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Updated: Jan 13 2019

Haemophilus ducreyi

  • Snapshot
    • A 35-year-old woman presents to the urgent care clinic for genital ulcers. Her past medical history includes peptic ulcer disease and depression. She started having unprotected sexual intercourse with a new partner 1 month ago. She reports that he had not been tested for sexually transmitted diseases. She reports having a painful ulcer on her labia and wishes to be tested. On physical exam, there is a 1 cm ulcer with an erythematous base and irregular borders. When scraped, the ulcer easily bleeds.
  • Introduction
    • Classification
      • Haemophilus ducreyi
        • gram-negative facultative anaerobic coccobacillus
        • transmission
          • sexually, often through a break in the skin
        • causes
          • chancroids
    • Epidemiology
      • incidence
        • highest in Asia, Africa, and the Caribbean
      • location
        • genitals
      • risk factors
        • multiple sexual partners
        • unprotected sex
    • Associated conditions
      • often co-infection with herpes simplex virus
    • Prevention
      • protected sex
    • Prognosis
      • most heal within a week
  • Presentation
    • Symptoms
      • painful genital lesion
      • typically does not have systemic symptoms
    • Physical exam
      • genital papule that develops into an ulcer
        • has a grey-yellow base with irregular borders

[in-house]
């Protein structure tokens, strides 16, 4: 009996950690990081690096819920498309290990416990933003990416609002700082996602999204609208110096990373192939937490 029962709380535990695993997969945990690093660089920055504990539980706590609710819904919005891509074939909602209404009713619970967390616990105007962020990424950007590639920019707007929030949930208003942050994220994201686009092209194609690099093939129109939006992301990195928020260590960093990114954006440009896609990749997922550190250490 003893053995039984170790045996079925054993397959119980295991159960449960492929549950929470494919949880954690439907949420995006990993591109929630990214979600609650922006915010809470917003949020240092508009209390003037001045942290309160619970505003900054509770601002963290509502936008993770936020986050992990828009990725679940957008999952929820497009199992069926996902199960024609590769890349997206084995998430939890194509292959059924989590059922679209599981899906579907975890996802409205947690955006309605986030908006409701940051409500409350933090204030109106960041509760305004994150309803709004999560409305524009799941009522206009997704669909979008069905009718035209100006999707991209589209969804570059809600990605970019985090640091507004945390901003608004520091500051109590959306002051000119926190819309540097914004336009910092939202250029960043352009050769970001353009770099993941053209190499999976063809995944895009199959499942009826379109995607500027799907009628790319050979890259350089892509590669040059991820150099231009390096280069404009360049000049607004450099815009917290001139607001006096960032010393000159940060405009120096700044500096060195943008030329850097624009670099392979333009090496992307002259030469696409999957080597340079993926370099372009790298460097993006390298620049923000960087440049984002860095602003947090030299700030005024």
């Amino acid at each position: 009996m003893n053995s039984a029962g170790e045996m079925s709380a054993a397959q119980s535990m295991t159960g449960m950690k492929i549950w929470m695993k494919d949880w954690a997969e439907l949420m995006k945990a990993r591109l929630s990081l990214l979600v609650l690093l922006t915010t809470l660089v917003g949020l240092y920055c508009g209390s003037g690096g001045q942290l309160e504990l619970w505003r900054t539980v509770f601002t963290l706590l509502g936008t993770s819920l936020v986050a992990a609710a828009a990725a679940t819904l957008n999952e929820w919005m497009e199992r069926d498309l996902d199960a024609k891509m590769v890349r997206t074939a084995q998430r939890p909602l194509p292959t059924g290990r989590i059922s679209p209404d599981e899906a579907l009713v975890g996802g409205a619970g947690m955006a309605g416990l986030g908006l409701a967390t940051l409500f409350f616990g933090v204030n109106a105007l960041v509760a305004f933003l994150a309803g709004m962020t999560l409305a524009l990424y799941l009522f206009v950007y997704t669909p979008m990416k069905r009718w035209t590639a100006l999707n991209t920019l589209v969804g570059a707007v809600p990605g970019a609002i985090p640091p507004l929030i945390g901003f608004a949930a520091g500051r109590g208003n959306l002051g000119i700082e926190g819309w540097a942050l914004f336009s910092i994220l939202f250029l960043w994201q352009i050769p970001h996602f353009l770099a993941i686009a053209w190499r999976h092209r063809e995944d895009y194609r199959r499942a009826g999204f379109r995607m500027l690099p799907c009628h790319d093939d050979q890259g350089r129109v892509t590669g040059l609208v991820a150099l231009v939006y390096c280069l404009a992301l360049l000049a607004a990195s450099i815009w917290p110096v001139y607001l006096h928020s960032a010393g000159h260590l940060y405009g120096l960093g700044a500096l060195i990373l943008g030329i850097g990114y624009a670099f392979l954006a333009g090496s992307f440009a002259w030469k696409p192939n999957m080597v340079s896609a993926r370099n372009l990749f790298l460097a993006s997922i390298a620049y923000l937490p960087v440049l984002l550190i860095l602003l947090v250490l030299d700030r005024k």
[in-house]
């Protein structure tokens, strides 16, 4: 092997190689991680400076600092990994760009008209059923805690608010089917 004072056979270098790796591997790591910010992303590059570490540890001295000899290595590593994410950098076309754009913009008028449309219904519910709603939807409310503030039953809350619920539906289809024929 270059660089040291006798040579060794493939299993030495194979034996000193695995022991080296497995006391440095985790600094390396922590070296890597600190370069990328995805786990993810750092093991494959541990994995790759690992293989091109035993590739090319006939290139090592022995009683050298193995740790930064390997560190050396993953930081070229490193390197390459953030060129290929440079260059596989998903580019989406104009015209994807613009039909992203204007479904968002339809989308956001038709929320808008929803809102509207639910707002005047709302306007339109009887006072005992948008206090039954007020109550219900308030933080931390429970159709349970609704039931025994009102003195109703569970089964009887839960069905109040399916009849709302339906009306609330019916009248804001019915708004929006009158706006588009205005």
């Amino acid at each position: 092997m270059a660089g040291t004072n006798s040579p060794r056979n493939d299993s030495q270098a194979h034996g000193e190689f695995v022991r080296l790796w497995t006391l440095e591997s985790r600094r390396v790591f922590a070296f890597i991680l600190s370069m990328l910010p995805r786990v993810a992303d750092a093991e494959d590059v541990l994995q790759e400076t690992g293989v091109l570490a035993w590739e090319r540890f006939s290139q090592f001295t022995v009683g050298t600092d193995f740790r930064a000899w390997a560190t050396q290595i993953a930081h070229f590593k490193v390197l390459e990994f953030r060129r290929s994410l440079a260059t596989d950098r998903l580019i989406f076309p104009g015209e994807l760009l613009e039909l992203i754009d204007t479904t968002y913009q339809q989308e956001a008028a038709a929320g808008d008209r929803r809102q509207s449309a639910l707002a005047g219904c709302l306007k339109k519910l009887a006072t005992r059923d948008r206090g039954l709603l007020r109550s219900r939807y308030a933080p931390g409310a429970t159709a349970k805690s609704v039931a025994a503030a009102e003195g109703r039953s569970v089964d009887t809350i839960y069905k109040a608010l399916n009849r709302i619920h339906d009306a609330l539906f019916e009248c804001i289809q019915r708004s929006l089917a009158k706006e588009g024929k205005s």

• may bleed when touched
        • often has an exudate
      • unilateral tender inguinal lymphadenopathy
  • Studies
    • Labs
      • detection of DNA with polymerase chain reaction
      • culture requires a special media (often using a mixed culture, i.e., gonoccocal agar with bovine hemoglobin and fetal calf serum) and may be difficult to grow
    • Making the diagnosis
      • based on clinical presentation and exclusion of other sexually transmitted diseases
  • Differential
    • Treponema pallidum primary infection
      • distinguishing factor
        • nonpainful ulcer (chancre)
    • Herpes
      • distinguishing factor
        • painful ulcer with systemic symptoms
  • Treatment
    • Medical
      • azithromycin or ceftriaxone
        • indication
          • first-line
          • requires only a single dose
  • Complications
    • Increased risk of HIV transmission
    • Secondary bacterial infections
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